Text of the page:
- Track 7-1Embryonic stem cell
- Track 7-2Embryonic stem cell research
- Track 7-3Pro embryonic stem cell research
- Track 7-4Human embryonic stem cells
Cellular therapy, also called live cell therapy, cellular suspensions, glandular therapy, fresh cell therapy, siccacell therapy, embryonic cell therapy, and organotherapy - refers to various procedures in which processed tissue from animal embryos, fetuses or organs, is injected or taken orally. Products are obtained from specific organs or tissues said to correspond with the unhealthy organs or tissues of the recipient. Proponents claim that the recipient's body automatically transports the injected cells to the target organs, where they supposedly strengthen them and regenerate their structure. The organs and glands used in cell treatment include brain, pituitary, thyroid, adrenals, thymus, liver, kidney, pancreas, spleen, heart, ovary, testis, and parotid. Several different types of cell or cell extract can be given simultaneously - some practitioners routinely give up to 20 or more at once.
Rejuvenation is a medical discipline focused on the practical reversal of the aging process. Rejuvenation is distinct from life extension. Life extension strategies often study the causes of aging and try to oppose those causes in order to slow aging. Rejuvenation is the reversal of aging and thus requires a different strategy, namely repair of the damage that is associated with aging or replacement of damaged tissue with new tissue. Rejuvenation can be a means of life extension, but most life extension strategies do not involve rejuvenation.
- Track 9-1Characterization of cancer stem cells
- Track 9-2Therapeutic implications of cancer stem cells
- Track 9-3Reconstruction of cancer stem cells
- Track 9-4Challenging the gaps in global cancer stem cells
Gene therapy is an experimental technique that uses genes to treat or prevent disease. In the future, this technique may allow doctors to treat a disorder by inserting a gene into a patient’s cells instead of using drugs or surgery. Researchers are testing several approaches to gene therapy, including: Replacing a mutated gene that causes disease with a healthy copy of the gene; Inactivating, or “knocking out,” a mutated gene that is functioning improperly;Introducing a new gene into the body to help fight a disease. Although gene therapy is a promising treatment option for a number of diseases (including inherited disorders, some types of cancer, and certain viral infections), the technique remains risky and is still under study to make sure that it will be safe and effective. Gene therapy is currently only being tested for the treatment of diseases that have no other cures.
Immunotherapy, also called biologic therapy, is a type of cancer treatment designed to boost the body's natural defense to fight the cancer. It uses materials either made by the body or in a laboratory to improve, target, or restore immune system function. It is not entirely clear how immunotherapy treats cancer. However, it may work in the following ways: Stopping or slowing the growth of cancer cells; Stopping cancer from spreading to other parts of the body; Helping the immune system work better at destroying cancer cells.There are several types of immunotherapy, including monoclonal antibodies, non-specific immunotherapies, and cancer vaccines.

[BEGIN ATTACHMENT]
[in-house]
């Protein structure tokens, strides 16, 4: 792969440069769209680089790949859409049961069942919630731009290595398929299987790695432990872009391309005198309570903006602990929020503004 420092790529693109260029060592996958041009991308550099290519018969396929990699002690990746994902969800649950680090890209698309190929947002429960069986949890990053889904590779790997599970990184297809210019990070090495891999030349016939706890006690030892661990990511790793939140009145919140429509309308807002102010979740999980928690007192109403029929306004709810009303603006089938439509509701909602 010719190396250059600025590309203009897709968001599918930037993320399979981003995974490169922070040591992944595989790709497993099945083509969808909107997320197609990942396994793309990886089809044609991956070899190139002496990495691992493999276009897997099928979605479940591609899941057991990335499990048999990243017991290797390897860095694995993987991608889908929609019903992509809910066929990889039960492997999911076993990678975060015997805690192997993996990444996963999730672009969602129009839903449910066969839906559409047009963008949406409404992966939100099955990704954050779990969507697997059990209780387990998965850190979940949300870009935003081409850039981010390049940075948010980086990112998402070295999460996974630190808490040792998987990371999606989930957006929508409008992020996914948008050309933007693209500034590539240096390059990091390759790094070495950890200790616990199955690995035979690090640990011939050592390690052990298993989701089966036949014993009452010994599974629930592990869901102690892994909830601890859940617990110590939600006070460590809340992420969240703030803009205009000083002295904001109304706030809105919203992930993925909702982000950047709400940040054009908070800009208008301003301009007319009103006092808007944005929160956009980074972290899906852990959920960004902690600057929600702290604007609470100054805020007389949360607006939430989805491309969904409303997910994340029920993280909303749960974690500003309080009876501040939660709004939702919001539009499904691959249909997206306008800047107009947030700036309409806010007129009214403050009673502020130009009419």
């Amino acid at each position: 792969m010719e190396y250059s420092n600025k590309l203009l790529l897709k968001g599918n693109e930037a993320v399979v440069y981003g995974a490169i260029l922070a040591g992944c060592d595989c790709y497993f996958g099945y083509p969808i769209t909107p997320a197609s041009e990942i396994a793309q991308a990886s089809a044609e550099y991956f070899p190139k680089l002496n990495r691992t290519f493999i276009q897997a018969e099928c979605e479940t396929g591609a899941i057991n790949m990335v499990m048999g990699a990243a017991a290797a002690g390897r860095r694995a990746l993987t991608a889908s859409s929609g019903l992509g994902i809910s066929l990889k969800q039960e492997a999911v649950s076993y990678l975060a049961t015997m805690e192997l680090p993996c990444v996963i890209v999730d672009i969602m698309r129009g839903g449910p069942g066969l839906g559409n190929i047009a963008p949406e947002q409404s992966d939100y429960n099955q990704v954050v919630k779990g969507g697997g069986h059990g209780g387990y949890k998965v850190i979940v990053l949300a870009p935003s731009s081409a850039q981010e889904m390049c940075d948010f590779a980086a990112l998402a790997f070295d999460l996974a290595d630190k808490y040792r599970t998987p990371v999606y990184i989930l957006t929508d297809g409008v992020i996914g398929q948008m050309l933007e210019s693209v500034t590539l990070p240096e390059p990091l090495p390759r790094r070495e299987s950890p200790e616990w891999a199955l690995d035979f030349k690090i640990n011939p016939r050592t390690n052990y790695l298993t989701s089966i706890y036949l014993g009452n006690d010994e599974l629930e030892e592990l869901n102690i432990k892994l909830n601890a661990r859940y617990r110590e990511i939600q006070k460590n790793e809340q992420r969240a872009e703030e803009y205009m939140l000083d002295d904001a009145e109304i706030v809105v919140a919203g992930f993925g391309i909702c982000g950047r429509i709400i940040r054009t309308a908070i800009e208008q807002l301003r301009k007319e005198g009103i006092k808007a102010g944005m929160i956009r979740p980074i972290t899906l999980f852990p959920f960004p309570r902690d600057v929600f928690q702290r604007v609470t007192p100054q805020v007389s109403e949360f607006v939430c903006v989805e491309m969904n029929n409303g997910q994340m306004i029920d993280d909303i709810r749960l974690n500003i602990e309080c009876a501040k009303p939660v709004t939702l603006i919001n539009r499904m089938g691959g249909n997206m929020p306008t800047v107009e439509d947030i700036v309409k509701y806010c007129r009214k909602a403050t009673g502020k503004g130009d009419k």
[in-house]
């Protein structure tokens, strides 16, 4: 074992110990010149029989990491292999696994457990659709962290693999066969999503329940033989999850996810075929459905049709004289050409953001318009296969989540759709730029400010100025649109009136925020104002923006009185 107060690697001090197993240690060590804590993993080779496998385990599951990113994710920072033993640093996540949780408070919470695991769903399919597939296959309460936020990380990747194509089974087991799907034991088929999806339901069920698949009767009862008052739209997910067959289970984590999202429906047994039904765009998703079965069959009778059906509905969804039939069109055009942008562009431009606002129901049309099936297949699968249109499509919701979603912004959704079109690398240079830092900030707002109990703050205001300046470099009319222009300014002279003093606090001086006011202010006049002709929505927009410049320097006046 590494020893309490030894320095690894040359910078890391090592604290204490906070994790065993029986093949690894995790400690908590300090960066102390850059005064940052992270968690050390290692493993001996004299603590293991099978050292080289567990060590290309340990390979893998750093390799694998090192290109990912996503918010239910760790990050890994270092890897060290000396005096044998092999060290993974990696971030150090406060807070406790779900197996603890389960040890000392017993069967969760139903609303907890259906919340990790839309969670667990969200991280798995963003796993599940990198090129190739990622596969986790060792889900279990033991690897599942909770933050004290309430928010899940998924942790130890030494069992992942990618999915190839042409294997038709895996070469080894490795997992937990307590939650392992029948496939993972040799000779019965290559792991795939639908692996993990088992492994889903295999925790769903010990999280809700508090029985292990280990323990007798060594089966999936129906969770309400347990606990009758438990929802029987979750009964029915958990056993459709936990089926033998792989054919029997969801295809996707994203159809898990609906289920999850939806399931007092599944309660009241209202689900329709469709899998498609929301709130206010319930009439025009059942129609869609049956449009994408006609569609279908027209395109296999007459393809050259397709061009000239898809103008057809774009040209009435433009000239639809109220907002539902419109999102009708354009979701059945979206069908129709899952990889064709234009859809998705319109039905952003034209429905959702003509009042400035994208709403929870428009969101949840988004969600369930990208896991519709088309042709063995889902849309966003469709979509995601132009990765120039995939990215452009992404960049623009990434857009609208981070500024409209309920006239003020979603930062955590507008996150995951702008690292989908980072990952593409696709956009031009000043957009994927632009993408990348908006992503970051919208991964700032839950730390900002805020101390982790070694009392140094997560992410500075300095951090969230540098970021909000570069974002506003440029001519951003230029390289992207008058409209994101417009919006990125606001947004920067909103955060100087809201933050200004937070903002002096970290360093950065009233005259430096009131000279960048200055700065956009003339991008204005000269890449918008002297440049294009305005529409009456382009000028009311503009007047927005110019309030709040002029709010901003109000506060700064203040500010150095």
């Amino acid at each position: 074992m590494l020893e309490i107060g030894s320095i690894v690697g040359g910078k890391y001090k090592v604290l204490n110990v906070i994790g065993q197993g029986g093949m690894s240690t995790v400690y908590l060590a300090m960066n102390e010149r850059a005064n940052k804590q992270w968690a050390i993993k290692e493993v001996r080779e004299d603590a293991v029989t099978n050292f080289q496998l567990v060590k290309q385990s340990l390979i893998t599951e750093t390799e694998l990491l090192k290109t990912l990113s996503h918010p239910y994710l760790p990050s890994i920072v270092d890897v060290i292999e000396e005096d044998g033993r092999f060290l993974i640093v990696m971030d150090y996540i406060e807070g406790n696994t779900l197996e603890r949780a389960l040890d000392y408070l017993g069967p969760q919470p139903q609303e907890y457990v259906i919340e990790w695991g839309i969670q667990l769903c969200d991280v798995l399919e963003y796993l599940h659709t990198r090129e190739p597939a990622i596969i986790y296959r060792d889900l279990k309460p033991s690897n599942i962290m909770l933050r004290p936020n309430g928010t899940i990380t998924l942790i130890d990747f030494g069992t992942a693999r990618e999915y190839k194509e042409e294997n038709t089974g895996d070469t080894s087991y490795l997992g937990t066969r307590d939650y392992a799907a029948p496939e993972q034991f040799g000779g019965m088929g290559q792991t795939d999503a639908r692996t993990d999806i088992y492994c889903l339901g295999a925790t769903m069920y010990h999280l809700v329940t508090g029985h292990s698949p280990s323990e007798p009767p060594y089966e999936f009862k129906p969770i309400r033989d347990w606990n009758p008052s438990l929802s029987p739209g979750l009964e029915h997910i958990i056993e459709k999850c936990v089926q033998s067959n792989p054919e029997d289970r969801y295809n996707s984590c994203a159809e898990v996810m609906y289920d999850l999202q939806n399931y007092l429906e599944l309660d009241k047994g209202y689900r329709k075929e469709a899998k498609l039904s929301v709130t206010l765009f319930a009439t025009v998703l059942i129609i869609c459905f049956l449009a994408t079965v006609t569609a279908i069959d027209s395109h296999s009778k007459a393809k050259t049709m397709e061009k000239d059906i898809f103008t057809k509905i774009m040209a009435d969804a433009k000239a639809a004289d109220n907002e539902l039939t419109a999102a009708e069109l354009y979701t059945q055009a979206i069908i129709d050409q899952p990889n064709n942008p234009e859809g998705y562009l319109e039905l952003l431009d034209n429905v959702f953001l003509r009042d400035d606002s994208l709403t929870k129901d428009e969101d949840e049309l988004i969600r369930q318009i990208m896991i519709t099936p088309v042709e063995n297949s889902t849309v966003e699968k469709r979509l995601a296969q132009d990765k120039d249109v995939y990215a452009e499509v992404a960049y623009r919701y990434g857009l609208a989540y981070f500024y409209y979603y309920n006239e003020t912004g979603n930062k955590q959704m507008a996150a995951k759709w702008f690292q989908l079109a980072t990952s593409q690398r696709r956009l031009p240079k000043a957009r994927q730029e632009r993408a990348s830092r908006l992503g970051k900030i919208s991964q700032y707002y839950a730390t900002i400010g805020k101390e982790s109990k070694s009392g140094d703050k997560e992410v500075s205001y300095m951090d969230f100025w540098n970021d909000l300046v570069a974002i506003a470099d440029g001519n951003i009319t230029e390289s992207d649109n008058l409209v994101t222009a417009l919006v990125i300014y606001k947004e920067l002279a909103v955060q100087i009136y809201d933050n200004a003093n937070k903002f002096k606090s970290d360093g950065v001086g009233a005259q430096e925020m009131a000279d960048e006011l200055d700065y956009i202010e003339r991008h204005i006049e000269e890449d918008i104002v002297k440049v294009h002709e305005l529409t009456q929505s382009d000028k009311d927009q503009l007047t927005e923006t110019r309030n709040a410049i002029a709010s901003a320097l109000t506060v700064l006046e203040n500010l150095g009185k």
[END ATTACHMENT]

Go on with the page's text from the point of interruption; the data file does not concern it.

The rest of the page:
Biomaterials are being used for the healthcare applications from ancient times. But subsequent evolution has made them more versatile and has increased their utility. Biomaterials have revolutionized the areas like bioengineering and tissue engineering for the development of novel strategies to combat life threatening diseases. Together with biomaterials, stem cell technology is also being used to improve the existing healthcare facilities. These concepts and technologies are being used for the treatment of different diseases like cardiac failure, fractures, deep skin injuries, etc. Introduction of nanomaterials on the other hand is becoming a big hope for a better and an affordable healthcare.
Stem cell transplantation is a procedure that is most often recommended as a treatment option for people with leukemia, multiple myeloma, and some types of lymphoma. It may also be used to treat some genetic diseases that involve the blood. During a stem cell transplant diseased bone marrow (the spongy, fatty tissue found inside larger bones) is destroyed with chemotherapy and/or radiation therapy and then replaced with highly specialized stem cells that develop into healthy bone marrow. Although this procedure used to be referred to as a bone marrow transplant, today it is more commonly called a stem cell transplant because it is stem cells in the blood that are typically being transplanted, not the actual bone marrow tissue.